Pillars in Action: Servant Leadership
St. Joseph Home has a culture of caring and respect for others, the individuals we serve, colleagues, families, vendors, volunteers, and guests. This type of culture could apply to any of St. Joseph Home’s four pillars, but the one that comes to mind for me is Servant Leadership. Robert Greenleaf defines Servant Leadership as a philosophy and set of practices that enrich the lives of individuals, builds better organizations and ultimately creates a more just and caring world. He goes on to say, “The servant-leader is a servant first. It begins with the natural feeling that one wants to serve, to serve first.”
We had a young resident, Brandon, join our community and at that time we were under the assumption that he would always be bound to a wheelchair as well as always needing the assistance of a ventilator. With our staff being as amazing and dedicated as they are they continuously worked with Brandon to test that theory. As staff began to work with him they noticed that he would start grabbing onto to things and pulling himself up. This prompted staff to work with him to see if he would try to walk, and sure enough, he did. The only small complication was that Brandon’s mobility was still limited due to the need of a ventilator.
When I think of putting others before yourself and serving in a way that enriches lives I think of Jim Kellinghaus from the Maintenance Dept. Jim makes frequent visits to this cottage to visit with another resident that he has built a relationship with and he heard about Brandon’s difficulties with being mobile due to the need for a ventilator. After learning of this Jim decided to make a small wheeled cart with a push handle so Brandon could be mobile and still be on a ventilator. This freedom was life changing for Brandon and from that point forward he could be seen navigating the hallways more than he could be seen in his cottage. When seeing these types of examples of wanting to serve or enrich the lives of someone else, you know that you truly have something special.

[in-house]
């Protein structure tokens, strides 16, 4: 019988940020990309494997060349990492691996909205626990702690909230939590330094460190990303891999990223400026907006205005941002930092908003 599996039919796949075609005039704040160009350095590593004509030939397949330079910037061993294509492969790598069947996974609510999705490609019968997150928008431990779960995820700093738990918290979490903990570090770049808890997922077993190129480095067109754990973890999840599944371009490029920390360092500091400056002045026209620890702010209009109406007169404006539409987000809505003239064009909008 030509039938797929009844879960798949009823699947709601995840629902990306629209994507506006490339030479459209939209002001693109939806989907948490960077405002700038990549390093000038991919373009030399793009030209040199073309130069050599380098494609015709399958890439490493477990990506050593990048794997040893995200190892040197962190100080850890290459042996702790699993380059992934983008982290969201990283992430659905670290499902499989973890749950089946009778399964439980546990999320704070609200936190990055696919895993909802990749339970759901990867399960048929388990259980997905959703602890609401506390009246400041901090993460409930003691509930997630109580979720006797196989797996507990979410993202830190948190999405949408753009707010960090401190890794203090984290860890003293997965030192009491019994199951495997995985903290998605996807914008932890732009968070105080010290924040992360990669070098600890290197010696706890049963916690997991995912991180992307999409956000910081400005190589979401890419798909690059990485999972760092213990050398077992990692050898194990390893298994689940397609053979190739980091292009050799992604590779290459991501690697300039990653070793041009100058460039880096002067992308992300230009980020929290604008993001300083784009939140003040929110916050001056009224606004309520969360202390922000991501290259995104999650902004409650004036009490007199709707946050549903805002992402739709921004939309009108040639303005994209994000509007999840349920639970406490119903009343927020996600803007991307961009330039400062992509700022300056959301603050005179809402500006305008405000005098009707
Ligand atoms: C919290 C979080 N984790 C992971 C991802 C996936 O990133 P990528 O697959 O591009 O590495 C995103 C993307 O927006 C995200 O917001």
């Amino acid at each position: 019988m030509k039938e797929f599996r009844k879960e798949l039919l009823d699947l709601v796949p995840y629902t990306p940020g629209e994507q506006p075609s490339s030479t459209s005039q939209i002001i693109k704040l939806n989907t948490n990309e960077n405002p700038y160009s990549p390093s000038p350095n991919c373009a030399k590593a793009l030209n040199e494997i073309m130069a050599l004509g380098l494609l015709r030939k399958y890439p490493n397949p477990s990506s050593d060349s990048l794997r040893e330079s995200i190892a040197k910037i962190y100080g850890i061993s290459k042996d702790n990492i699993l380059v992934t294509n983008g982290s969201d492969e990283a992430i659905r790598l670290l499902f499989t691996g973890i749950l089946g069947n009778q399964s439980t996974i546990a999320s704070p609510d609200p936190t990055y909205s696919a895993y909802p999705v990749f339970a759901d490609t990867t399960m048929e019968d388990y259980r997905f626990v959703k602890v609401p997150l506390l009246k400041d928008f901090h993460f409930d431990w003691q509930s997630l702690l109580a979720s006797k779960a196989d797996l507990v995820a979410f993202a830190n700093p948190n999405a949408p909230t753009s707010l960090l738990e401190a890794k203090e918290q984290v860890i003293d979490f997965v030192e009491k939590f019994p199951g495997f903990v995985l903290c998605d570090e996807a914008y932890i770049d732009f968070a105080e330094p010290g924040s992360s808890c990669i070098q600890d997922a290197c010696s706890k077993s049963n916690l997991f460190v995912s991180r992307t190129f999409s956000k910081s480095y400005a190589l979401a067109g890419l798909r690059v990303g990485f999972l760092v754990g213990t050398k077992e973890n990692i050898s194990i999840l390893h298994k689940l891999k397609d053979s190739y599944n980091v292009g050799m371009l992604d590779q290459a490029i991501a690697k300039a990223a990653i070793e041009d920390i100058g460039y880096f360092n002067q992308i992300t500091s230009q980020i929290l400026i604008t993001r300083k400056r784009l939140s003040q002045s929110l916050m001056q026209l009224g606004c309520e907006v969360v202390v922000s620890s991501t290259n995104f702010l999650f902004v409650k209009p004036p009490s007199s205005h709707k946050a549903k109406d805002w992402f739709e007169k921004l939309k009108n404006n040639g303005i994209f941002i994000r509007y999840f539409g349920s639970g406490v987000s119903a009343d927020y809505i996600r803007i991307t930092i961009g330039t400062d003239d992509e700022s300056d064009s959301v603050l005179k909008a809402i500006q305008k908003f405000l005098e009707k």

I thought of Jim in this scenario for the main reason of his act not necessarily being his “job” but something he chose to do. Jim knew that just by building a simple cart for Brandon that it would have a huge impact on his day to day life. It is hard to pick just one person or one scenario as an example because our community is lucky enough to have some form of this happening every day. It makes me truly grateful to be working with such dedicated people and thankful to be able to be a part of this community.
By: Drew Curtis, Community Facility Manager